Evidence-Based Reviews

The psychiatrist’s role in liver transplantation

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Her family noted Ms. A had been diagnosed with bipolar disorder “years ago” but was unable to describe any manic episodes, and Ms. A had been treated only with an antidepressant from her primary care physician. She had persistent low mood and increased sleep since developing chronic back pain that severely limited her functioning. Ms. A attempted suicide once years ago by cutting her wrists. She had 2 prior psychiatric hospitalizations for suicidal ideation and the suicide attempt; however, she had not recently voiced suicidal ideation to her husband or family. She was adherent to psychotropic medications and follow-up appointments. Ms. A is a current smoker. She had used marijuana in the past, but her family denies current use, as well as any alcohol use or illicit substance use.

Ms. A’s diagnosis was consistent with tobacco use disorder and major depressive disorder (MDD). She likely developed withdrawal after abrupt cessation of diazepam, which she had been taking as prescribed for years. There was no evidence at the time of her initial psychiatric evaluation that the acetaminophen overdose was a suicide attempt; however, because Ms. A was intubated and sedated at that time, the consultation team recommended direct observation until she could participate in a risk assessment.

For the pre-transplant psychiatric evaluation, our consultation-liaison team noted Ms. A’s history of MDD, with recent active symptoms, chronic pain, and a past suicide attempt. She was a current tobacco smoker, which increases the risk of post-transplant vascular problems. However, she had been adherent to medications and follow-up, had very close family support, and there was no clear evidence that this acetaminophen ingestion was a suicide attempt. We noted that outpatient psychiatric follow-up and better chronic pain management would be helpful post-transplant. We would have to re-evaluate Ms. A when she was medically stable enough to communicate before making any further recommendations. Due to medical complications that developed after our evaluation, the transplant team noted Ms. A was no longer a transplant candidate.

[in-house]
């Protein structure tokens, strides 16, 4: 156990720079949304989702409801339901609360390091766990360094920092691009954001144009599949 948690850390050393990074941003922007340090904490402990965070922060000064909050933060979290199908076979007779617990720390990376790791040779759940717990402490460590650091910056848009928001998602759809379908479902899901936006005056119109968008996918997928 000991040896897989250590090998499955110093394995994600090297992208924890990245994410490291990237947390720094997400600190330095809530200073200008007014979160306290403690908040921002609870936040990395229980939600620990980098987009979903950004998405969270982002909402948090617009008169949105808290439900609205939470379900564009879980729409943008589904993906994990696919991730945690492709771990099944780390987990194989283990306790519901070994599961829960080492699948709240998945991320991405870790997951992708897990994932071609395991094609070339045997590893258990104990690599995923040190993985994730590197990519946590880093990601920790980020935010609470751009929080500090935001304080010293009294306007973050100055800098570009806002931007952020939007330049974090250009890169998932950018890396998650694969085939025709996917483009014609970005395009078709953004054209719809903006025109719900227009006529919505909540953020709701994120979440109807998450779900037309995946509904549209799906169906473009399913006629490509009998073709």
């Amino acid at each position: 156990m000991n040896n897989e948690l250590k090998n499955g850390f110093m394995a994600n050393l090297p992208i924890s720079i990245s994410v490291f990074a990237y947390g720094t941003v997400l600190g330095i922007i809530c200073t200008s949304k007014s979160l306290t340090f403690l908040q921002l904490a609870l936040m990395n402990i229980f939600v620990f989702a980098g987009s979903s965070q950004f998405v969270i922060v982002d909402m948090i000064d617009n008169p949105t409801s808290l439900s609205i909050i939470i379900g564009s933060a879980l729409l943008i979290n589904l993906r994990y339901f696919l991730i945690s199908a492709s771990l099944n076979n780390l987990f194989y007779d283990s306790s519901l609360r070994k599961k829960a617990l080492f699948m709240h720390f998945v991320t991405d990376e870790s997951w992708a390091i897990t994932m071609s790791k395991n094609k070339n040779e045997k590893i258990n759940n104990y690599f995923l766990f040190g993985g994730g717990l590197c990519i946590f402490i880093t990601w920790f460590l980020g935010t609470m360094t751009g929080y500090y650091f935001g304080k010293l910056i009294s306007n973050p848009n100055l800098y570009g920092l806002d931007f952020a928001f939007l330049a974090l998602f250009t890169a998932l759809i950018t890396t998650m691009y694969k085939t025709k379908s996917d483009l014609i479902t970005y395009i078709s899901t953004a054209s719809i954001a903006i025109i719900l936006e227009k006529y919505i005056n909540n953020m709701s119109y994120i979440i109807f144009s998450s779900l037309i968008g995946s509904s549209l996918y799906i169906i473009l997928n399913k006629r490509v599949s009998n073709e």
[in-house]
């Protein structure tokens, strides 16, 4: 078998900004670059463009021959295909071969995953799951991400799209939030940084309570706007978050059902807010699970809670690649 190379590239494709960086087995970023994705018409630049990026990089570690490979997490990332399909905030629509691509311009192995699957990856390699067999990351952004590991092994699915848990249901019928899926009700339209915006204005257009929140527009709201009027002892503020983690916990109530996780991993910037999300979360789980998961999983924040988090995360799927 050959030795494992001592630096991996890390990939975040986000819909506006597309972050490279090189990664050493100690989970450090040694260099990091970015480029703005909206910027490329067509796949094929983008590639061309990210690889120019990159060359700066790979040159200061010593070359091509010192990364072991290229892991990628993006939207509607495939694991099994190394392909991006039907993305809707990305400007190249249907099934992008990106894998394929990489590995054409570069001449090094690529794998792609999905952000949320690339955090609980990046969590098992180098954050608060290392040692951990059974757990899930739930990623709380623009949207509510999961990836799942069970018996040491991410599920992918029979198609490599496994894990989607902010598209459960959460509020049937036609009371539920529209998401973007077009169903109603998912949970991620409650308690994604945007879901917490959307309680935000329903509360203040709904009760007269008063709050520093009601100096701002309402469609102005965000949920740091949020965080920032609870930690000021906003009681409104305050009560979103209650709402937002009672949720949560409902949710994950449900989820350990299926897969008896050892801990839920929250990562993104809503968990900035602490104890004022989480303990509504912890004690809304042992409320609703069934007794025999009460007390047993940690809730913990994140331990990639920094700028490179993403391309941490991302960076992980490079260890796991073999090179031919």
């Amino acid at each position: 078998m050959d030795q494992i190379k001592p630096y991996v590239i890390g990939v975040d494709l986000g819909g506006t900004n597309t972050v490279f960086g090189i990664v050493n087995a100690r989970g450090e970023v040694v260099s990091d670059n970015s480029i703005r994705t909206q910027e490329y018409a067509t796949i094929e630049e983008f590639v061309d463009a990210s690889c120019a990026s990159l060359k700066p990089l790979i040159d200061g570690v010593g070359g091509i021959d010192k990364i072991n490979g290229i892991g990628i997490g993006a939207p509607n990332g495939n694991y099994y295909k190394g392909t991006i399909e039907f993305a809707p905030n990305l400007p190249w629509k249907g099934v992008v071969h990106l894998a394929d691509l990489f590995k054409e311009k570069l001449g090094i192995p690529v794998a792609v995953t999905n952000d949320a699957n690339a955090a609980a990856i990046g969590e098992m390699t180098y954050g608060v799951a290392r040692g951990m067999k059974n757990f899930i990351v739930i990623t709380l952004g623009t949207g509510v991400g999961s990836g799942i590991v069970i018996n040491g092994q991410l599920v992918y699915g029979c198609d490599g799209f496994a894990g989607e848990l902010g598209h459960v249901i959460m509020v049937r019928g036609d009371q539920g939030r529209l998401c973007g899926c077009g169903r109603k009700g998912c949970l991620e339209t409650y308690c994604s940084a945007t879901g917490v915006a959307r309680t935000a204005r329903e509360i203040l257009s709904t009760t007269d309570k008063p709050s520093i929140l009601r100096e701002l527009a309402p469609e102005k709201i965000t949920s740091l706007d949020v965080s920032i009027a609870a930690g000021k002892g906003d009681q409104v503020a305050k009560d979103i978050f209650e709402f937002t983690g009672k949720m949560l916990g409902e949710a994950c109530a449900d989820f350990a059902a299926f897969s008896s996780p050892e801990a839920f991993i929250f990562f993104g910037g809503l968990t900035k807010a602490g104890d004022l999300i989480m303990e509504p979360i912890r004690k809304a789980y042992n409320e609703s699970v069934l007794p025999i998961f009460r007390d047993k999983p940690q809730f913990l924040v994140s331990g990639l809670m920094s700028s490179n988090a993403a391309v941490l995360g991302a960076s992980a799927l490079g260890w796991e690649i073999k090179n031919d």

Fortunately, Ms. A recovered with medical management over the next 2 weeks. She denied any suicidal ideation throughout her hospitalization. She was restarted on an antidepressant and received supportive therapy until discharge. Outpatient psychiatry follow-up and pain management was set up before Ms. A was discharged. Inpatient psychiatric hospitalization was not recommended. Per available records, Ms. A followed up with all outpatient appointments, including with her psychiatrist, since discharge.

Avoiding problems, maximizing outcomes

In addition to medical factors, psychosocial factors may affect the success of LT, although empirical data regarding which factors are most predictive of post-transplant outcomes is lacking, especially in patients with serious mental illness. The goals of a psychosocial pre-transplant evaluation are to promote fairness and equal access to care, maximize optimal outcomes, wisely use scarce resources, and ensure that the potential for benefits outweigh surgical risks to the patient. Identifying potential complicating factors (ie, substance abuse, nonadherence, serious psychopathology) can help guide the medical and psychiatric treatment plan and help minimize preventable problems both before and after transplant.42

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